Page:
More suits filed to block Cedar Fair sale

Posted Thursday, December 31, 2009 12:21 PM | Contributed by Jeff

There are now a total of seven lawsuits challenging the purchase deal Cedar Fair struck with Apollo Global Management. Each lawsuit claims the offer price of $11.50 per limited partnership unit unfairly minimizes the value and profits the unitholders are looking for. One lawsuit claims Cedar Fair Chairman Richard Kinzel would profit handsomely from the deal, gaining $987,976 from the sale of "phantom" units.

Read more from The Sandusky Register and UPI.

Saturday, January 2, 2010 9:13 PM

The reason that I say I don't understand why everyone is upset is for the fact that when you are getting involved in the stock market, your going to have some solid stocks that are going to treat you well (as this one has with all the distributions), and you are going to have some stocks that fall apart and you end up with far less.

As a unit holder would it suck to come out with less than you put in? Absolutely, but thats the gamble that anyone takes buying any stock. I think the point I am trying to make is that stockholders should not be upset about this. The sale is not what is making the stockholder less money than they put into it, but it is actually the path that the company has taken to get there (which seems to be the discussion that LostKause started going in his earlier post, but given the financial direction they were headed in the good economy, and the hole they have dug to this point, it may be a lost cause as Six Flags had found some of the same ideas to be. Helpful yes, but doesn't add up to enough at this point in the game).

Stockholders should be upset that the company allowed themselves to get to the point where the books have become unmanageable. I think it is less about Apollo offering a value that doesn't seem right for the company, and more of the company bringing themselves to a value that shareholders feel is unfair. As I've stated above, I feel that the stock will soon be worthless. I feel that Apollo and Cedar Fair have created a deal in which shareholders have the possibility to come out with something (a loss for most I'm sure), instead of coming out with little to nothing a few years down the road. It may not be a best case scenario, but it is an outcome that gives the shareholders something, and gives the company a little light at the end of a gloomy tunnel.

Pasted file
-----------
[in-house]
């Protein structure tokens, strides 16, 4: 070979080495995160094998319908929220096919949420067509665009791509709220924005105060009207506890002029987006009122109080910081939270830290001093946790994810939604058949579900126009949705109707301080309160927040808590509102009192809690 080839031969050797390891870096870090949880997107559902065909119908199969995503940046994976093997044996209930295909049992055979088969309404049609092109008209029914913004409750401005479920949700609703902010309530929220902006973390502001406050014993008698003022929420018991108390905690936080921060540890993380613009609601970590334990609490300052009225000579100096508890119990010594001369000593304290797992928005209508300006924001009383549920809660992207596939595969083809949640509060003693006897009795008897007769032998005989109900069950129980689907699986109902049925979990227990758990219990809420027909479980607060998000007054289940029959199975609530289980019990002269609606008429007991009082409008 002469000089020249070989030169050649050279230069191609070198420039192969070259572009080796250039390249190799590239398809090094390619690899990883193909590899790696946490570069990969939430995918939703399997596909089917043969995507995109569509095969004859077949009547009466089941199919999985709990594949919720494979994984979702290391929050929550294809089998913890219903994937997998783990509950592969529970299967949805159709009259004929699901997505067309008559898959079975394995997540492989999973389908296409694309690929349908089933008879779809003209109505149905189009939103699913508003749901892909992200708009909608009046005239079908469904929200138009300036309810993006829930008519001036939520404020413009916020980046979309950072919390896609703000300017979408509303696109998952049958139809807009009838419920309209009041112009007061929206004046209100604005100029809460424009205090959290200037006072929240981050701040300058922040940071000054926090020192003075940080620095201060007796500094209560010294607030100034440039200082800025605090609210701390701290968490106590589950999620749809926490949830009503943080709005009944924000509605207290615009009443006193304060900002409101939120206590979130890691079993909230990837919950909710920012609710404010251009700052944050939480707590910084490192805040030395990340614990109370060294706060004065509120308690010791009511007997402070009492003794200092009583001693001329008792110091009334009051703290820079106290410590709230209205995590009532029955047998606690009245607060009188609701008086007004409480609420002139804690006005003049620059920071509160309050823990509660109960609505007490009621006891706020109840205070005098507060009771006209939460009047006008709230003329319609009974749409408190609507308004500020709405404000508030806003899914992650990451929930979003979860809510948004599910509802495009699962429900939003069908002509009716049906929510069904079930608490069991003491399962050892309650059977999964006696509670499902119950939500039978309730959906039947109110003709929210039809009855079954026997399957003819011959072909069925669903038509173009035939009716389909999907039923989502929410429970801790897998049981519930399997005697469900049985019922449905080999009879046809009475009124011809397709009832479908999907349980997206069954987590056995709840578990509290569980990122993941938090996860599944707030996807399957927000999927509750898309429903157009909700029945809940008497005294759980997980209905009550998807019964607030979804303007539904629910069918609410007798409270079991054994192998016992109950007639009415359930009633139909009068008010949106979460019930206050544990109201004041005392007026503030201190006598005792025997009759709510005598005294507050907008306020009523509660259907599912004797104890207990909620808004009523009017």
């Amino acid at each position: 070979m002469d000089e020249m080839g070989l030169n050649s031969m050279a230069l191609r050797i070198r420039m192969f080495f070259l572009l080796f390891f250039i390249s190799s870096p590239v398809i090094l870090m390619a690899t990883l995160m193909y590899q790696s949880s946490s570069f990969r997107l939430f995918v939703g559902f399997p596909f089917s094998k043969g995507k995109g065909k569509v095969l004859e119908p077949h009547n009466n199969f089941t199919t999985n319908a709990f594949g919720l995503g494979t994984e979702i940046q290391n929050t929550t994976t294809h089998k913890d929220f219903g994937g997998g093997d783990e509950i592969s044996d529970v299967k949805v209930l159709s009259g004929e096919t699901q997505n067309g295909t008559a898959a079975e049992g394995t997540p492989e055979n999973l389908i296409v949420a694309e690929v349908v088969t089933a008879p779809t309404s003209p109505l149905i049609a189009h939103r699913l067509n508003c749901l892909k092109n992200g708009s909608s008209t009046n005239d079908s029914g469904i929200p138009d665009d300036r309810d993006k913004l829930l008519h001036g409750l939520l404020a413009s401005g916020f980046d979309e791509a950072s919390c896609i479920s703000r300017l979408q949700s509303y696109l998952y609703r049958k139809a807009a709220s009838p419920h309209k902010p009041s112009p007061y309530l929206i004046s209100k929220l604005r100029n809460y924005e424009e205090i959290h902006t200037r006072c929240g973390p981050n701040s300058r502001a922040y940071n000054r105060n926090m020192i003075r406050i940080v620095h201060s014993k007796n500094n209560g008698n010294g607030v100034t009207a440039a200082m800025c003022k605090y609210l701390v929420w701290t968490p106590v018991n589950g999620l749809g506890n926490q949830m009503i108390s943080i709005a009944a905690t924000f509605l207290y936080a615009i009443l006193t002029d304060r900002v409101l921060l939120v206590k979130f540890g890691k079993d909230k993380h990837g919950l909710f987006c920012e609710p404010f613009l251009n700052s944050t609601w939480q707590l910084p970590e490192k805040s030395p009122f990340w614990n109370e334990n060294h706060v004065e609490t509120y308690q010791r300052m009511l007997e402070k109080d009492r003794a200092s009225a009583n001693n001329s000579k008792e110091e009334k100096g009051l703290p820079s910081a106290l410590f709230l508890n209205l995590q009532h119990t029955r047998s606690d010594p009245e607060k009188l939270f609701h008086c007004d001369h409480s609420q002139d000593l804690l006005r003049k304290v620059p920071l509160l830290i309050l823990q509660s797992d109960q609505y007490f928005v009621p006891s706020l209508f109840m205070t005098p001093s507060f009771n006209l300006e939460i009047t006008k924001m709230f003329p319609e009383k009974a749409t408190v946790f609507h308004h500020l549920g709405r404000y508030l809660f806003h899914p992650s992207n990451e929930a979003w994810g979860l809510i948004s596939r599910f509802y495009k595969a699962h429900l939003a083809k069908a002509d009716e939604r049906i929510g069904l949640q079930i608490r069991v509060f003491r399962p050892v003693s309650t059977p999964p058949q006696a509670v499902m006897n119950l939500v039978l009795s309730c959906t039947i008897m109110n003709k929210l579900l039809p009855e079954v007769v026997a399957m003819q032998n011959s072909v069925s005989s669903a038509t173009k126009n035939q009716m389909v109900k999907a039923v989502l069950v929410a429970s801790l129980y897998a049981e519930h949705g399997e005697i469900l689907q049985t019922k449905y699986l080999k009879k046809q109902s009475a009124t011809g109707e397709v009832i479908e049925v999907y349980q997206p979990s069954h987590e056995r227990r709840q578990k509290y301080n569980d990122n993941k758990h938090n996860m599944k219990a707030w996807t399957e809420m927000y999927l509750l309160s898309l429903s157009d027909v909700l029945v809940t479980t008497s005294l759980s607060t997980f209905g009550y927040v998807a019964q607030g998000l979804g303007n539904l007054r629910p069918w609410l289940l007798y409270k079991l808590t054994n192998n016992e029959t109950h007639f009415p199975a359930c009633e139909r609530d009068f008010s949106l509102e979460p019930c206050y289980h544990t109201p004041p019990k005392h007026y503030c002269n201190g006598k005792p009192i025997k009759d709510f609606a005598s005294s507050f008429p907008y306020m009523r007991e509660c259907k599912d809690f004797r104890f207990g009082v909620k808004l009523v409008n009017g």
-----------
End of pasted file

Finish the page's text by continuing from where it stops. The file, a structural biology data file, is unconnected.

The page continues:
And to let the record show, being a non shareholder and not being Cedar Fairs biggest fan I could care less whether the deal goes through or not, or whether I am able to ride Maverick again (as my name should indicate). My views indicate what I feel is the best outcome for all involved and not my wants and dreams for this company as I have none.

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Sunday, January 3, 2010 12:55 AM
LostKause's avatar

With all due respect, IntaminHater, you can't truthfully say that if Cedar Point cracked off of Ohio, and sank into Lake Erie today, that you wouldn't care that it was gone, can you? It's an amusement park, and we love amusement parks, right?

The rest of your post is pretty understandable. :)

And that bring me to...

...I think that some of this uneasyness about the sale of the chain comes from what Apollo could do with the parks after the sale. They are in it for the money, of course, and there is a chance that we could see the entire chain being sold off piece by piece, bulldozed over, and made into condos and shopping malls. Their is no guarentee that it couldn't happen. It's at lease possible that every park could get "Geaugaed".


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Sunday, January 3, 2010 1:05 AM
Carrie M.'s avatar

So we really think a man who has been accused of micromanaging so badly that the chain has suffered because of his control and who has established his own legacy by hiring his family into key positions suddenly doesn't care what happens to the chain and will sell off to someone who will demolish the entire thing? That doesn't make sense to me.


"If passion drives you, let reason hold the reins." --- Benjamin Franklin